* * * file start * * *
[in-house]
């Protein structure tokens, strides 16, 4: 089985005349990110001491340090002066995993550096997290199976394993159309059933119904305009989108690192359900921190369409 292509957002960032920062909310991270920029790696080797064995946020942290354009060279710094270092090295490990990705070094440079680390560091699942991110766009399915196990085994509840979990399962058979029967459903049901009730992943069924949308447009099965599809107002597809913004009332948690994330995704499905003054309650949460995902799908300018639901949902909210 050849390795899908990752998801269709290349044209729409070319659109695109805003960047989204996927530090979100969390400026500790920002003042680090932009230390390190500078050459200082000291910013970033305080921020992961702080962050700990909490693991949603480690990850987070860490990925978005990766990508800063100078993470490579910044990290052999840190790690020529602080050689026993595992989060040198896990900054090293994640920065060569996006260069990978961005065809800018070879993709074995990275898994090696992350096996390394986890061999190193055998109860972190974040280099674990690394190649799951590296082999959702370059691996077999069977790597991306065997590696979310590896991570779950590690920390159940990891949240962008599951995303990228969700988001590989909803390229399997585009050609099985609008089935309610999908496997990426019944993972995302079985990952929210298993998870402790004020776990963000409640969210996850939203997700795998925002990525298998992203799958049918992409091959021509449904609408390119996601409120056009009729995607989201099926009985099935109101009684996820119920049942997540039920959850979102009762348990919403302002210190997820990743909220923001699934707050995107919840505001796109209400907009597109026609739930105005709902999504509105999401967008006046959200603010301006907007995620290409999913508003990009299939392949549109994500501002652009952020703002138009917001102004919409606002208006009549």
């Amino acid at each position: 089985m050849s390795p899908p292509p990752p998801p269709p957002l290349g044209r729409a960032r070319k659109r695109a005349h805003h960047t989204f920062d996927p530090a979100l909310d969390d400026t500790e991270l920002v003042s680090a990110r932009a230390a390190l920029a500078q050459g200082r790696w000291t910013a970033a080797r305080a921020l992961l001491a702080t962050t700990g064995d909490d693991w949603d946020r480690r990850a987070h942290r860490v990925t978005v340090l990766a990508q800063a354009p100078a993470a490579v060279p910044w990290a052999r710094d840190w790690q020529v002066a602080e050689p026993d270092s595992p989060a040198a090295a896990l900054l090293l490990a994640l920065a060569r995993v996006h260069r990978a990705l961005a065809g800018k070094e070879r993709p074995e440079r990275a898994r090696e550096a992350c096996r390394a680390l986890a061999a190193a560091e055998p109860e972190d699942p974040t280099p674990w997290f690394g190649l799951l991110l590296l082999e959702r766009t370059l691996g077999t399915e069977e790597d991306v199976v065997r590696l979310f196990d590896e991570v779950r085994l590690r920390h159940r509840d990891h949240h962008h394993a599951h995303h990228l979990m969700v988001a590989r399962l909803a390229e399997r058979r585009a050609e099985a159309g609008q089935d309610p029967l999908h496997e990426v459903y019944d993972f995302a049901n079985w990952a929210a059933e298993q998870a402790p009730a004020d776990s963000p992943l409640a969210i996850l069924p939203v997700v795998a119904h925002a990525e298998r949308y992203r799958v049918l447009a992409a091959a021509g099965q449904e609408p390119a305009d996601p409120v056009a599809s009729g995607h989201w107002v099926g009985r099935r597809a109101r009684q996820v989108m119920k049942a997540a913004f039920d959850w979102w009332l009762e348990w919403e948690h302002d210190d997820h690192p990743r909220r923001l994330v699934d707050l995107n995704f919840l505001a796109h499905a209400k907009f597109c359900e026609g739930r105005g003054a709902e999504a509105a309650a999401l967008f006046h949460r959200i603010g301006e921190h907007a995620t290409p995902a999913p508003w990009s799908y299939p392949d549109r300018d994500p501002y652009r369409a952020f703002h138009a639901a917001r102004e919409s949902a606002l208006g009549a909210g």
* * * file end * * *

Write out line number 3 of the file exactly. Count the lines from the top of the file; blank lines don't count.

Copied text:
């Amino acid at each position: 089985m050849s390795p899908p292509p990752p998801p269709p957002l290349g044209r729409a960032r070319k659109r695109a005349h805003h960047t989204f920062d996927p530090a979100l909310d969390d400026t500790e991270l920002v003042s680090a990110r932009a230390a390190l920029a500078q050459g200082r790696w000291t910013a970033a080797r305080a921020l992961l001491a702080t962050t700990g064995d909490d693991w949603d946020r480690r990850a987070h942290r860490v990925t978005v340090l990766a990508q800063a354009p100078a993470a490579v060279p910044w990290a052999r710094d840190w790690q020529v002066a602080e050689p026993d270092s595992p989060a040198a090295a896990l900054l090293l490990a994640l920065a060569r995993v996006h260069r990978a990705l961005a065809g800018k070094e070879r993709p074995e440079r990275a898994r090696e550096a992350c096996r390394a680390l986890a061999a190193a560091e055998p109860e972190d699942p974040t280099p674990w997290f690394g190649l799951l991110l590296l082999e959702r766009t370059l691996g077999t399915e069977e790597d991306v199976v065997r590696l979310f196990d590896e991570v779950r085994l590690r920390h159940r509840d990891h949240h962008h394993a599951h995303h990228l979990m969700v988001a590989r399962l909803a390229e399997r058979r585009a050609e099985a159309g609008q089935d309610p029967l999908h496997e990426v459903y019944d993972f995302a049901n079985w990952a929210a059933e298993q998870a402790p009730a004020d776990s963000p992943l409640a969210i996850l069924p939203v997700v795998a119904h925002a990525e298998r949308y992203r799958v049918l447009a992409a091959a021509g099965q449904e609408p390119a305009d996601p409120v056009a599809s009729g995607h989201w107002v099926g009985r099935r597809a109101r009684q996820v989108m119920k049942a997540a913004f039920d959850w979102w009332l009762e348990w919403e948690h302002d210190d997820h690192p990743r909220r923001l994330v699934d707050l995107n995704f919840l505001a796109h499905a209400k907009f597109c359900e026609g739930r105005g003054a709902e999504a509105a309650a999401l967008f006046h949460r959200i603010g301006e921190h907007a995620t290409p995902a999913p508003w990009s799908y299939p392949d549109r300018d994500p501002y652009r369409a952020f703002h138009a639901a917001r102004e919409s949902a606002l208006g009549a909210g």